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Work and Wages in British Columbia
An article from MacMillan's Magazine of 1906.

British Columbia has been frequently advertised as the paradise of the sportsman and of the capitalist, especially of such capitalists as choose to invest in mines. It is not the present writer’s business to press either of these contentions. It is true beyond all shadow of doubt that the hunting of big game, of considerable variety, rewarded by as much success as any genuine sportsman should desire, may be indulged in here at much less expense than in most other countries rich in wild animals, and with perfect immunity from malaria and other forms of ill health which spoil the amusement in South Africa, and to a certain extent in India. It is equally true that, now that British Columbia has passed the perilous time of her infancy as a mining country, there are a large number of low-grade mining-properties in the copper districts which can, thanks to the introduction of cheaper methods of treatment and greater facilities for transport, as well as to the early decease of a large portion of our wild-cat speculators, be made to pay men who understand their business and put trust in nobody but themselves. There are silver-lead properties in the Slocan, so rich in value that even the conditions which have prevailed could scarcely prevent their development; and there are undoubtedly bodies of gold gravel in the northern parts of British Columbia, rich perhaps as some of those in Cassiar, of which we skimmed the cream in the Seventies, but certainly rich enough to pay a handsome dividend upon capital judiciously invested in hydraulic operations.

But both capitalist and hunter may go wrong in British Columbia, and both from the same cause. Neither will succeed if he is not prepared to take care of himself. Agents, and all the paraphernalia by which idle men surround and protect themselves from trouble in the older countries, are practically valueless, I believe, in all colonies. The successes of the colonies are not for infants in arms, but for men who can take care of themselves. Therefore such infants are really of no more good to the new country than they are to themselves. They may fill some individual’s pocket, but their failure to fill their own does the country as much harm as it does themselves.

There is one class of man absolutely certain to better his condition by coming to British Columbia. . It is the class of man who can and will labour with his hands, and abstain from whiskey and politics. Want of labour and a plethora of politics are the curses of Western Canada. It is almost impossible, to find white labour with any experience for farm-work ; and, in spite of the intense prejudice against Chinese, and the recent legislation which, by putting a head-tax of £100 upon Chinamen, has decreased their number and raised their wages, most men are obliged to employ them, although it is generally admitted that Chinamen are of no use with horses, and that three Chinamen will not do more work than two average white men. The Japanese, against whom there is less prejudice and no valid legislation, do not much affect the question of farm-labour. They can work if they like to do so, but they do not like the work and will not stick to it. So soon as the fishing-season comes round, your Japanese will leave you, nor is there any means by which you can contract him out of his liberty to go when he likes. As the fishing-season and the harvest-time here are identical, it is not difficult to understand the disadvantage of employing Japanese labour. There is one other- class of labour, the native Indian labour of the country; but though Indians are excellent clearers of land, and in some cases good axe-men, they do not take kindly to any steady work, and are only useful occasionally in contract labour. Nature is too liberal, and the Indian too easily contented. With his spear and his trolling-line the native can catch all the fish he wants, and round the coast his gun and rifle supply him with as many ducks, deer, and so forth as suffice him for food.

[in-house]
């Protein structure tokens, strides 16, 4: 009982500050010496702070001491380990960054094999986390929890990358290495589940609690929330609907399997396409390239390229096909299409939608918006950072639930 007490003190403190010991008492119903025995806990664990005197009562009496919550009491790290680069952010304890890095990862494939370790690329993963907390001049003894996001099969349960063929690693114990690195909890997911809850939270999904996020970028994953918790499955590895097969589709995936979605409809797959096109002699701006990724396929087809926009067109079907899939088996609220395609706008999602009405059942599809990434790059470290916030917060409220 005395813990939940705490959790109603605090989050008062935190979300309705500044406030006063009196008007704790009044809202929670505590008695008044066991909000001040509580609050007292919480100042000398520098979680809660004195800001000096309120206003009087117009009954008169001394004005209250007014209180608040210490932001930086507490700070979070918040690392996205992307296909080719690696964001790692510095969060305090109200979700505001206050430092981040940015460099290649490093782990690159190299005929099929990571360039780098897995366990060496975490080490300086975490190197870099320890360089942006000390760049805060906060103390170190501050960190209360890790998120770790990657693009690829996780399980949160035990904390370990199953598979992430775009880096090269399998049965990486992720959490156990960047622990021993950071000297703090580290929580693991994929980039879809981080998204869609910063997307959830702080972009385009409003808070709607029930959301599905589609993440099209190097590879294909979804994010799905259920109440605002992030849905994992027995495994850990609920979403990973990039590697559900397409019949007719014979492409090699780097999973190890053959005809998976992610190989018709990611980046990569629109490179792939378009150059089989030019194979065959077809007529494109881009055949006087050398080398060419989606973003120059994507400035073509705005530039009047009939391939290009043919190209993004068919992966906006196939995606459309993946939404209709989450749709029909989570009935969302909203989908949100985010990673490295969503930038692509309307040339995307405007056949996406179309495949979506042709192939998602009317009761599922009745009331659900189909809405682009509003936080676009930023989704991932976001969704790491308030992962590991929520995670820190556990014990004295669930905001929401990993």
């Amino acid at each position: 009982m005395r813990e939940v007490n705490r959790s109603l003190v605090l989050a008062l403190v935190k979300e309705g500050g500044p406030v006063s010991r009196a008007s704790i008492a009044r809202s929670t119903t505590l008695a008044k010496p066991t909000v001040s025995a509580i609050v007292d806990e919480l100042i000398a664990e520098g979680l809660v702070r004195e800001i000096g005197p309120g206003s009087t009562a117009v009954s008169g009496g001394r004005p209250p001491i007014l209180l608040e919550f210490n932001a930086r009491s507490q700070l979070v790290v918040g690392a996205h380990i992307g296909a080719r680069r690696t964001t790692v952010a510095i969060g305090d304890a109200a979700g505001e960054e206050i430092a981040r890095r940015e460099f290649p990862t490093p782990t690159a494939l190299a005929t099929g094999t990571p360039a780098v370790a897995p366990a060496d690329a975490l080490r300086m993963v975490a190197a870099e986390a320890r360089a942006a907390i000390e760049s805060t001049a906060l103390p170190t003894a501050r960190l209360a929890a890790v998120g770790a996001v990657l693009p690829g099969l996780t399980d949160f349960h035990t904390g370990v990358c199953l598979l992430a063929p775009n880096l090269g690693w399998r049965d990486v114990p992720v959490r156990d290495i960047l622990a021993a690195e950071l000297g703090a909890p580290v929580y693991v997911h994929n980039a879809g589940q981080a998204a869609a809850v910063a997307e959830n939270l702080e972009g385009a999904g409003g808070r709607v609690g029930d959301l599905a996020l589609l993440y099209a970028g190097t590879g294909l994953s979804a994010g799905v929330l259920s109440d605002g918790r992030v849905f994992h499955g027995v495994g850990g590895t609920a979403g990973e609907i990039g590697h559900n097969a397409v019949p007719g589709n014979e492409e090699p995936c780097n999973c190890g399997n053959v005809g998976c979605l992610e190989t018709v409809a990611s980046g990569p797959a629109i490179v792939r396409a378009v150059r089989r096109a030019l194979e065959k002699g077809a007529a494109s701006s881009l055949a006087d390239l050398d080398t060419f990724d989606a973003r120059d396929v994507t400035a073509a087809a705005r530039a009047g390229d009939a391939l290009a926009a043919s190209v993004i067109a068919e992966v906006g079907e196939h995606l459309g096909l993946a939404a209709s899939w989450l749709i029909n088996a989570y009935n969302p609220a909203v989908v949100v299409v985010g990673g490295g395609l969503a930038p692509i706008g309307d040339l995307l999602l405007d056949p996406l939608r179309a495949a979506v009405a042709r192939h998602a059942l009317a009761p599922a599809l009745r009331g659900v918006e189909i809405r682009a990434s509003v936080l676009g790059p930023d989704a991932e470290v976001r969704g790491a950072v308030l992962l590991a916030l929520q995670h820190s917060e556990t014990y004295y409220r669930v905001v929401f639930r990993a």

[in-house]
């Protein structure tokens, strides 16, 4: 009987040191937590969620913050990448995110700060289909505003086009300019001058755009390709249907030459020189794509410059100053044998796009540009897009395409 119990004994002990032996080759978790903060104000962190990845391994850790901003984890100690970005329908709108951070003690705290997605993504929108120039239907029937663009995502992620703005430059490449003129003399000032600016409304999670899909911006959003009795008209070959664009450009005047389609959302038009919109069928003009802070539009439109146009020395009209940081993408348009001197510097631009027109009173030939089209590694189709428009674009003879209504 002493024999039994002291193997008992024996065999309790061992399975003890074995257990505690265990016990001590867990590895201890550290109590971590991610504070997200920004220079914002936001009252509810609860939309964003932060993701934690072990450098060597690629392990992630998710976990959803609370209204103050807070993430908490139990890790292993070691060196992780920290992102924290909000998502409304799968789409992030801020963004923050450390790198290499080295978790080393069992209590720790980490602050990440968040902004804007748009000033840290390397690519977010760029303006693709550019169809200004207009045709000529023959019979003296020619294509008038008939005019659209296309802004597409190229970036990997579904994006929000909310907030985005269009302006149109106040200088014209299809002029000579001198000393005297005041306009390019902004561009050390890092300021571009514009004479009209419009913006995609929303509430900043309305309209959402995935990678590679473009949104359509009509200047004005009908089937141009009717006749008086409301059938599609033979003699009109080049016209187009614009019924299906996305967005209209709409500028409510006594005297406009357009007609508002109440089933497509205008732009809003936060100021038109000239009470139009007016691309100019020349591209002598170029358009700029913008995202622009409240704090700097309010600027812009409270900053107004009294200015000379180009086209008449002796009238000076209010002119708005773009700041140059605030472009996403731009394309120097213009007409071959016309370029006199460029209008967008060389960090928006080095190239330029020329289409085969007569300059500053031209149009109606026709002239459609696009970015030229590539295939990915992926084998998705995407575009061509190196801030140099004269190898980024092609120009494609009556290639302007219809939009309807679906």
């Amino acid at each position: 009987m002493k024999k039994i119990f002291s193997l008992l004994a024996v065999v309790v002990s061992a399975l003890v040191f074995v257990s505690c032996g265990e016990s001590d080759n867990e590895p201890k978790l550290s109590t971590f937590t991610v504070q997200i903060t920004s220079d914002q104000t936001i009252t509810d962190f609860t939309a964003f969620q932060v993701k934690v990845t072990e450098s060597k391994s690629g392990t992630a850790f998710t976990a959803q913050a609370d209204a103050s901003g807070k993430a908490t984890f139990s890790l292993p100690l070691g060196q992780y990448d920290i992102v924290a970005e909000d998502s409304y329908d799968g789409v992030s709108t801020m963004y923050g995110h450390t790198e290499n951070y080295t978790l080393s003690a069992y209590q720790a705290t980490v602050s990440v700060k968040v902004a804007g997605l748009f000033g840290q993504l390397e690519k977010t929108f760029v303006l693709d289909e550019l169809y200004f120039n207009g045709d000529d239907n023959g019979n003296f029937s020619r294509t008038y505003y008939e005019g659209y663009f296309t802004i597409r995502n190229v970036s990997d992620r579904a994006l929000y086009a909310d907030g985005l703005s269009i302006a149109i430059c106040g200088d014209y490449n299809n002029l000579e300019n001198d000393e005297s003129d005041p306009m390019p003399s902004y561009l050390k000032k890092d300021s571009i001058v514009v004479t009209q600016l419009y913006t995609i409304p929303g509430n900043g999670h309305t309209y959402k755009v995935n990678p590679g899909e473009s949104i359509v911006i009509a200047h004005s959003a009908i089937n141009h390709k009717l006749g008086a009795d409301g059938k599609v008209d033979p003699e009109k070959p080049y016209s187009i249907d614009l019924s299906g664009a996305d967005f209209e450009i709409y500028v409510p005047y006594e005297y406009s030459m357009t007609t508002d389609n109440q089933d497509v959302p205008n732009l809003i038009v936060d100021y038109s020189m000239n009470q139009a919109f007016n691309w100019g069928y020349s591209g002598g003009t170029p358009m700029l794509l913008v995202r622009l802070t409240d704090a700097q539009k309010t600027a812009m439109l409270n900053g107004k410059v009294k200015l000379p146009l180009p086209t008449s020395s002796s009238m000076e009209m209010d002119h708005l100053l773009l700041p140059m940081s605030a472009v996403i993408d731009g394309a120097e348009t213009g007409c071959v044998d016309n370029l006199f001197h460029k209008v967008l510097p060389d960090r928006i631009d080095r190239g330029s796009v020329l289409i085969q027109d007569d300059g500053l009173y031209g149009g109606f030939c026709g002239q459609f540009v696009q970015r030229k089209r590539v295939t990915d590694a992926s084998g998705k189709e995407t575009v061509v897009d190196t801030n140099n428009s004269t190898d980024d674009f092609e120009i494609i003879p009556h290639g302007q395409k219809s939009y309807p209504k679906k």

The result of all this is that in the field of farm-labour an English farm-hand would have no class to compete against in British Columbia.

The writer is himself farming not far from the capital, and in two years has not been able to obtain a genuine farm-labourer who can plough and do such other things as most farm-labourers are supposed to do.